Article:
April 26, 2010

Skyline, 1995

In the Spring of 1995 I was commissioned by the New York Times Magazine to do this picture. I had already done two others in this series, and by now these pictures were referred to as “the line pictures.” Earlier, I had done Hemline and Airline, and now I was asked to shoot Skyline. The only directive was to have the New York skyline in the picture.

We had found a barge that was large enough to put the crew in the middle of the Hudson River. The day of the shoot, it was raining. I remember the Art Director asking me if we should cancel and reshoot another day. I also remember feeling that shooting that day was fine, and that the rain, rather than a deterrent, was an asset. I have always liked rain. It adds an atmosphere that I am attracted to. It makes things enigmatic, dimensional, and unresolved.

It took some hours to get the barge in place, and by then it was raining quite hard. We got everyone dressed quickly, positioned the barge, and shot the picture very quickly. I remember that the barge would drift slowly, and I found myself waiting for just the right moment, when the man’s hat fell between the Twin Towers. I took a few frames and then the job was done.

As I have mentioned before, one never knows which pictures will strike gold. This picture, even before 9-11, was extremely popular, and since then has become almost an icon. The edition is almost all sold out, with only one print remaining.

Since 9-11, the picture has been purchased by people all over the world, but by no one in New York City. I used to think this strange, but I realize the events of 9-11 are still too close for those who were there. A photograph always has a history. It denotes a time and a place, and is able to halt life, if only for a second. Of all the pictures I have ever taken, this picture is marked in time forever. It is a timeline, as well as a skyline.

Comments

8 Comments »

  1. Rodney,

    I lived in Manhattan on 9/11. For me the event isn’t ‘still too close’ so much as it is nothing I’d ever want romantic or whimsical memorabilia of. Too close, perhaps, but not in reference to time. I suppose people all over the world buy this image the way I buy books by Nachtwey and Salgado. It feels quite uncomfortable being on this side of the lens for a change – I did not find 9/11 to be fascinating or entertaining.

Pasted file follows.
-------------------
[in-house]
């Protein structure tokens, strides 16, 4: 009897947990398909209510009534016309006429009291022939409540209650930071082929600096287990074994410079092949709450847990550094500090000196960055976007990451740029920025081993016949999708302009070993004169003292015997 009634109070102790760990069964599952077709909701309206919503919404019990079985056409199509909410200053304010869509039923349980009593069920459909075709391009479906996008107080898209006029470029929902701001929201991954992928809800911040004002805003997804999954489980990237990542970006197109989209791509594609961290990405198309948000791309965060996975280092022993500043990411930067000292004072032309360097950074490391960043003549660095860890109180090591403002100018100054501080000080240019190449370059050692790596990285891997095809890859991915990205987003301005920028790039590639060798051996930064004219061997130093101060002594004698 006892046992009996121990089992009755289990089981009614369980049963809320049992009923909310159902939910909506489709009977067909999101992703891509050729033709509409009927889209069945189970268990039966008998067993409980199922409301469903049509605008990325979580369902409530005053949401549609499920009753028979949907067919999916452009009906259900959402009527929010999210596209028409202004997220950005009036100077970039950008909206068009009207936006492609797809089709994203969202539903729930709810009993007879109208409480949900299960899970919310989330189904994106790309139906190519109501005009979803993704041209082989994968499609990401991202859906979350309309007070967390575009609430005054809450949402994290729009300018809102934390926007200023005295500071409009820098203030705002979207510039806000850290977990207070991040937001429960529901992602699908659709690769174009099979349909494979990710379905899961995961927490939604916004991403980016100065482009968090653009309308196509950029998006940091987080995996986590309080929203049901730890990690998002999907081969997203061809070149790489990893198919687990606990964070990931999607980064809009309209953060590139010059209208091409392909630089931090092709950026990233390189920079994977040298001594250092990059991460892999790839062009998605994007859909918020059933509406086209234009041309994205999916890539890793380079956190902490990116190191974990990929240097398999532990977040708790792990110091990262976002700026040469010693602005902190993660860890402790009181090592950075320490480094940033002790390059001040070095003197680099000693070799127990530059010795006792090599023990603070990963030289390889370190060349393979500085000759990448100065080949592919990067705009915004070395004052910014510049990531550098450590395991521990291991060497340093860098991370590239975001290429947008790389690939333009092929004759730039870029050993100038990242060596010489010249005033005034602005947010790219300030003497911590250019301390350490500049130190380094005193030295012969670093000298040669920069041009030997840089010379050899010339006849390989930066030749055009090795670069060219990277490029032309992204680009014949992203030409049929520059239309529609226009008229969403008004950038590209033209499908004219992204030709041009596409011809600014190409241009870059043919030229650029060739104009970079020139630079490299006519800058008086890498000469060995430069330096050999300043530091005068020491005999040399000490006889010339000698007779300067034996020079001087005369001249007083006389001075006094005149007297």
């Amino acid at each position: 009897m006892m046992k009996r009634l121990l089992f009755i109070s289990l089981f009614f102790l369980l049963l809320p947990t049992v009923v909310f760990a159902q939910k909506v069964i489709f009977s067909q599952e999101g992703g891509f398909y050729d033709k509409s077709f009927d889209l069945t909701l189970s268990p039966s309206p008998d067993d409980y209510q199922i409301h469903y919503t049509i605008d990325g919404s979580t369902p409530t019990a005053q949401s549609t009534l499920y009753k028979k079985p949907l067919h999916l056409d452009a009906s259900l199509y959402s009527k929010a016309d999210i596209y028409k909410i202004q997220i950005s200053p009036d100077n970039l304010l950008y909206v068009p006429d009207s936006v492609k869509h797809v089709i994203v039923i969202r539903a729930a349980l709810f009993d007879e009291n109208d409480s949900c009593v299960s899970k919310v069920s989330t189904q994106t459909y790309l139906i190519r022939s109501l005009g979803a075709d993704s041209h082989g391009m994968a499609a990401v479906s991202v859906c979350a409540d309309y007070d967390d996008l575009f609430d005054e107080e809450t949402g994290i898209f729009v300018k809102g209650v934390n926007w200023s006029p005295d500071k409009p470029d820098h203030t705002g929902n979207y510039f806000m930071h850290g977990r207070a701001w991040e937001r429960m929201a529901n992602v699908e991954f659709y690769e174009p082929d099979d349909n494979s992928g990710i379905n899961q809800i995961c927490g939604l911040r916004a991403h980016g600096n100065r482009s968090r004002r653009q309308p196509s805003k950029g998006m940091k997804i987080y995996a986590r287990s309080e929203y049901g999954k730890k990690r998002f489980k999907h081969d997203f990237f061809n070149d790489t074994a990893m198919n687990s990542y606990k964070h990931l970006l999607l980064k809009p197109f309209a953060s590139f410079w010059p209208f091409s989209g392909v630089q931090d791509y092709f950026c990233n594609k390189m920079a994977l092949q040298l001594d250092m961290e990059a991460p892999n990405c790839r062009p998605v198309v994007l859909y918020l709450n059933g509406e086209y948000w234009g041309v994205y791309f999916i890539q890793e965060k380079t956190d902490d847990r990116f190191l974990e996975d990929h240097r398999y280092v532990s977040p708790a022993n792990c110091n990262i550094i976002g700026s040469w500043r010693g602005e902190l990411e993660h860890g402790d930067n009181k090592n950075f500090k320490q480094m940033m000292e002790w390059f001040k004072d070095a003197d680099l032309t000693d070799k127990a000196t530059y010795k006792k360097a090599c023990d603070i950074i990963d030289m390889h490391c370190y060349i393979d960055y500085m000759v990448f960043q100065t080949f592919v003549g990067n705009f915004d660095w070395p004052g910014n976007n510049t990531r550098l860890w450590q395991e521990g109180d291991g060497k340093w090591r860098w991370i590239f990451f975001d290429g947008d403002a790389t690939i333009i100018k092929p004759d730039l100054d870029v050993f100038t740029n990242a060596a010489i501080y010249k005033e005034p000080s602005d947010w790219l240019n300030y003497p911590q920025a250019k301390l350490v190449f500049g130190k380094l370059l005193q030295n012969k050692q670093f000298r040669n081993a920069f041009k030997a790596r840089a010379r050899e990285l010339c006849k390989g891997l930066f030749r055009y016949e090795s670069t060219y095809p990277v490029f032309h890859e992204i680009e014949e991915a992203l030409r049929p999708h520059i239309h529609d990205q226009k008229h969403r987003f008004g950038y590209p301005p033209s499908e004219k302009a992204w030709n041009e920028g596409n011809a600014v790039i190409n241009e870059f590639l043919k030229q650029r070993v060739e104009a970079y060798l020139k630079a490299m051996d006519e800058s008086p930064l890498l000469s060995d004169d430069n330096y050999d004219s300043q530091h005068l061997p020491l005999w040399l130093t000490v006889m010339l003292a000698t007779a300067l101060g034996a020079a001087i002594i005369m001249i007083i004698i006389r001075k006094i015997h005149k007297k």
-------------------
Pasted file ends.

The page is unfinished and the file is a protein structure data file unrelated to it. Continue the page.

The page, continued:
Love the blog, thanks for continuing to share your insight.

    Comment by Ken — April 26, 2010 @ 11:49 am

  2. [...] In the Spring of 1995 I was commissioned by the New York Times Magazine to do this picture. I had already done two others in this series, and by now these pictures were referred to as “the line pictures.” Earlier, I had done Hemline and Airline, and now I was asked to shoot Skyline. The only directive was to have the New York skyline in the picture. read more [...]

    Pingback by ABSOLUTMATERIALIST » Skyline, 1995 — April 26, 2010 @ 2:59 pm

  3. I love hearing the story behind the image. Fascinating! I can’t imagine this image without umbrellas.

    9/11 was a “sitting-on-the-couch-feeding-my-newborn” day. One published image that was taken in the media circus was of a crying woman holding her fiancee’s picture. That picture grabbed my heart like a vice and I’ll never forget it. It’s amazing how images can make you feel.

    This one of yours does that to me in a different way…..before the fear set in for all of us. The symmetry in your imagery makes me feel calm.
    My best-
    Lara

    Comment by Lara Blair — April 27, 2010 @ 9:50 pm

  4. Iev altrady often seen this picture but never recognized that models are placed on a barge. Thank you for writing about such interesting details.

    Comment by Oleksandr Hnatenko — April 28, 2010 @ 1:29 pm

  5. powerful story and image; on this side of 9/11, it’s as if the umbrella people are watching for the planes to take down the towers, and the rain is a lament for all those who have passed.

    Comment by Nate Henderson — May 29, 2010 @ 11:11 am

  6. [...] picture above was commissioned to photographer Rodney Smith in 1995. It’s the fashionable way to remember it. Below, the impressive Man with the 9/11 [...]

    Pingback by 6 Unusual Ways To Remember 9/11 — StyleFrizz — September 11, 2012 @ 8:59 am

  7. [...] picture above was commissioned to photographer Rodney Smith in 1995. It’s the fashionable way to remember it. Below, the impressive Man with the 9/11 [...]

    Pingback by Fashionable Tide » 6 Unusual Ways To Remember 9/11 — September 11, 2012 @ 6:12 pm

  8. I was wondering if you could tell me what you think the meaning or message of this photograph is? I am doing a project on this particular piece. It really interests me. You take wonderful photos!!!

    Comment by Michelle — November 20, 2012 @ 10:57 am

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